Heritage and Development


Own a heritage item or live in a heritage conservation area and need to know how to get consent to do an alteration or addition? Or perhaps need to do ground excavation works at your property which may disturb archaeology or Aboriginal objects? This page provides comprehensive information and advice on identifying heritage places, how to sensitively develop your heritage property and the approval pathways required.

Heritage is an important feature of Newcastle’s built and natural environment. The heritage significance of a place is what makes it special. It can include buildings and places with special historical, cultural, social, architectural, archaeological, natural or aesthetic value.

In New South Wales the responsibility for managing and regulating cultural heritage is split between the state and local governments.

  • City of Newcastle has responsibility for local heritage, through environmental planning instruments including Local Environmental Plans and Development Control Plans.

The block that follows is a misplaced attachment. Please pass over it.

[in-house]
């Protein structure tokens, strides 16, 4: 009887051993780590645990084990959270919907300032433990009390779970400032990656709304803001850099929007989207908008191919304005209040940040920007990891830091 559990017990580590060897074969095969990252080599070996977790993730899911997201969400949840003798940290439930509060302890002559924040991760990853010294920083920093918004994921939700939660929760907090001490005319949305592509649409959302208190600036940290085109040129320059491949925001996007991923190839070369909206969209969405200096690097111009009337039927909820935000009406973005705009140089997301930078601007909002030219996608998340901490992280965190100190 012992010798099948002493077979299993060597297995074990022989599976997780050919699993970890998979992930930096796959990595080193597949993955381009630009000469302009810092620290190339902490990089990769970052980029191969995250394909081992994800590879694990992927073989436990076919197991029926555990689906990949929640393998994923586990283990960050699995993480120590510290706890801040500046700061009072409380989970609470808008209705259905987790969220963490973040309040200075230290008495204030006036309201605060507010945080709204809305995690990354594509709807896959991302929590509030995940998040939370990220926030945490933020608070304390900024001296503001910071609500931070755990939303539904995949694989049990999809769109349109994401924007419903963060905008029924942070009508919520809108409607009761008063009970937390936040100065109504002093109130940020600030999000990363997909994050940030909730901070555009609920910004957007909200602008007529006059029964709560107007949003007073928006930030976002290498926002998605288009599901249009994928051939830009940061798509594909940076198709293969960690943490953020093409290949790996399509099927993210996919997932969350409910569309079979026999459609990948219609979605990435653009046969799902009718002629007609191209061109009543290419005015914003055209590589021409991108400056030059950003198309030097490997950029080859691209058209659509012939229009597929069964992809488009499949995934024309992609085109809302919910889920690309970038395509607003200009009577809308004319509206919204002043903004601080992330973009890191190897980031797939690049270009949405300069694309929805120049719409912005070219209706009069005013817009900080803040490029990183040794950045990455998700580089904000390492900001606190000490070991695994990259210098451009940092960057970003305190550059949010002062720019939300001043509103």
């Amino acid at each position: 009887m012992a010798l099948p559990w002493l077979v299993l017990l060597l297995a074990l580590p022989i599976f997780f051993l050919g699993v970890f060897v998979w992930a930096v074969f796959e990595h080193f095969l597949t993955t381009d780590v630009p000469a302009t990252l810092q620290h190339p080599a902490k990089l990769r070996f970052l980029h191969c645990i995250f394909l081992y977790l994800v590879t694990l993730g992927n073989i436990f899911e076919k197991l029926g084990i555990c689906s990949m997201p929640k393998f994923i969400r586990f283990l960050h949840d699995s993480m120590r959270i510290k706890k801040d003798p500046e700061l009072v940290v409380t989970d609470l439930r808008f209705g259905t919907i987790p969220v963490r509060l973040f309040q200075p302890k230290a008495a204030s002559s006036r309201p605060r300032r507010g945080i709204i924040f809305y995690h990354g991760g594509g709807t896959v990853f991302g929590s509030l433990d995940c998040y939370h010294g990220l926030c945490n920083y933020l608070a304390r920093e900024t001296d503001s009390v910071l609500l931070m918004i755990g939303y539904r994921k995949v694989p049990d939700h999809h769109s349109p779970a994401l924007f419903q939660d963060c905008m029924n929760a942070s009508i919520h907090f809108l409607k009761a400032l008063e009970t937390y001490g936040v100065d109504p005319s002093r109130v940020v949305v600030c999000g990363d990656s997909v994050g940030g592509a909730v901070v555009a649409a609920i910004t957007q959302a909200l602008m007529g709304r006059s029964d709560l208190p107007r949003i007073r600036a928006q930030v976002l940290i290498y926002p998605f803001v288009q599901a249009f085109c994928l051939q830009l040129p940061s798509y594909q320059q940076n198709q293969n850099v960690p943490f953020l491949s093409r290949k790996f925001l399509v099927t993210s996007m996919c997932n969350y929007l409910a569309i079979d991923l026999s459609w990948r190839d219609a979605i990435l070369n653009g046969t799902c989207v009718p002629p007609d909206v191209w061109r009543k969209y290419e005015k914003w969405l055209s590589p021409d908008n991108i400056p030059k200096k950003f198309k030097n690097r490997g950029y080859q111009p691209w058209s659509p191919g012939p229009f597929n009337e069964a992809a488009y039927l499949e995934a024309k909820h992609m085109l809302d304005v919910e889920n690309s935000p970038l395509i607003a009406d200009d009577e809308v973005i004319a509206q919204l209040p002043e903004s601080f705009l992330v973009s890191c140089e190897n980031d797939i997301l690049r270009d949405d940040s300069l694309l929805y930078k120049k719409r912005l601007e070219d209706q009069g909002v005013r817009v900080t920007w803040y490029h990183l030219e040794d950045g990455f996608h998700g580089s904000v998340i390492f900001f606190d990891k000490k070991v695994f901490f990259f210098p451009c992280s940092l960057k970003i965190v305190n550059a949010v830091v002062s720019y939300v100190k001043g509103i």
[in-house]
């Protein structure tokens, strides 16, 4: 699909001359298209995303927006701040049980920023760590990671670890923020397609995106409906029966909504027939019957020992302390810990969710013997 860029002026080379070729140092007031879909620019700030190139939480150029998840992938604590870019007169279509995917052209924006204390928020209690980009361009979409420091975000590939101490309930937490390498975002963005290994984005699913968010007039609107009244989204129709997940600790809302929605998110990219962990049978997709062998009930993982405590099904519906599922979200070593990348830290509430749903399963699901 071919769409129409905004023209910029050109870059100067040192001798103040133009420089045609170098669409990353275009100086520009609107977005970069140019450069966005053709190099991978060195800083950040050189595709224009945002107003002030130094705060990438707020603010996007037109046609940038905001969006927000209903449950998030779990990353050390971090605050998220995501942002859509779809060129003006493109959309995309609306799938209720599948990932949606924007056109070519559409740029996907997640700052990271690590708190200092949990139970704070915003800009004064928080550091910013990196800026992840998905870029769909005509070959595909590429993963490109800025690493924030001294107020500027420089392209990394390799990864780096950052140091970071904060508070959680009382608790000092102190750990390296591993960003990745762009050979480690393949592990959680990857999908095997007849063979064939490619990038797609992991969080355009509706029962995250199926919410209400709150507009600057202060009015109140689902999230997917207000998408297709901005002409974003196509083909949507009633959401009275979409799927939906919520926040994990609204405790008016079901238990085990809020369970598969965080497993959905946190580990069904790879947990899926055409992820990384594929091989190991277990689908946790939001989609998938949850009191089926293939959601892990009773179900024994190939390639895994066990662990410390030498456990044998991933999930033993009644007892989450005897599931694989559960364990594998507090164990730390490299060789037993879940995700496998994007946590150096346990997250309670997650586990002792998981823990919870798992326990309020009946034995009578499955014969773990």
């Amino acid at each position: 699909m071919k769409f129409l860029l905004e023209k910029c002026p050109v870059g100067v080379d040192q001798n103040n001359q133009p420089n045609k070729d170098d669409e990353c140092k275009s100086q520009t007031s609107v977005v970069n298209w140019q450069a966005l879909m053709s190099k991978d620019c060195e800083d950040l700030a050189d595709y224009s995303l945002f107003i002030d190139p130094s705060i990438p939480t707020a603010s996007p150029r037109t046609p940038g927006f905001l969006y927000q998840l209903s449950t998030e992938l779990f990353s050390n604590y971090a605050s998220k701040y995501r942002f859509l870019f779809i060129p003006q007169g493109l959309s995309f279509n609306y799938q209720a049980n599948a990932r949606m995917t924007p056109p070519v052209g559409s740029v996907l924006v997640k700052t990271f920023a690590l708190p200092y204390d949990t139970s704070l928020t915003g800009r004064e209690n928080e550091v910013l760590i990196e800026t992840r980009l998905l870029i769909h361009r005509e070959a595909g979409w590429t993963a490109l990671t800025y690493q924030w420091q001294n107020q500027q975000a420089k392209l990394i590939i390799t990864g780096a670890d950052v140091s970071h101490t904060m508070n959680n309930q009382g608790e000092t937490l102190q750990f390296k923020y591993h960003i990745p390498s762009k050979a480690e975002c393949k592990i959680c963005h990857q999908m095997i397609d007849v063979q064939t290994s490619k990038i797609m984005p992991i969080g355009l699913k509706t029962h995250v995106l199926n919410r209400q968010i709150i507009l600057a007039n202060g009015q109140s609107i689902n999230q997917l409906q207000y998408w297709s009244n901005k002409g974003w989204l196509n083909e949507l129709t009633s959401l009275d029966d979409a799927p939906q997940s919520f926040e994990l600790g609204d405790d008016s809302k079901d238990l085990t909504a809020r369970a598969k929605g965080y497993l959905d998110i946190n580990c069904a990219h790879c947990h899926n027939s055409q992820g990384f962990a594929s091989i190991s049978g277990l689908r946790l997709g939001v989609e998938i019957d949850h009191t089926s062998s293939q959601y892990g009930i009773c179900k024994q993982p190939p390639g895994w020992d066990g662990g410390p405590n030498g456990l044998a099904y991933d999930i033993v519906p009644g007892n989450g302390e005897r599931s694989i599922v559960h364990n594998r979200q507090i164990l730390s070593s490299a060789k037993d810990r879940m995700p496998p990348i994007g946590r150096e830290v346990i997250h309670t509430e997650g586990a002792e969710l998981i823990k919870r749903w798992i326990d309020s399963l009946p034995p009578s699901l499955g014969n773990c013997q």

• The Heritage Council of NSW, assisted by Heritage NSW, has responsibility for heritage items of state heritage significance listed on the State Heritage Register, for Aboriginal objects and Aboriginal places, and for archaeological sites and relics of state and local significance.

Our Heritage Strategy (PDF) gives an overview of City of Newcastle’s approach to managing and regulating heritage in Newcastle. It is based on the principles and processes of the Burra Charter and best practice. In particular:

“The Burra Charter advocates a cautious approach to change: do as much as necessary to care for the place and to make it useable, but otherwise change it as little as possible so that its cultural significance is retained.”

The Burra Charter, Australia ICOMOS, 2013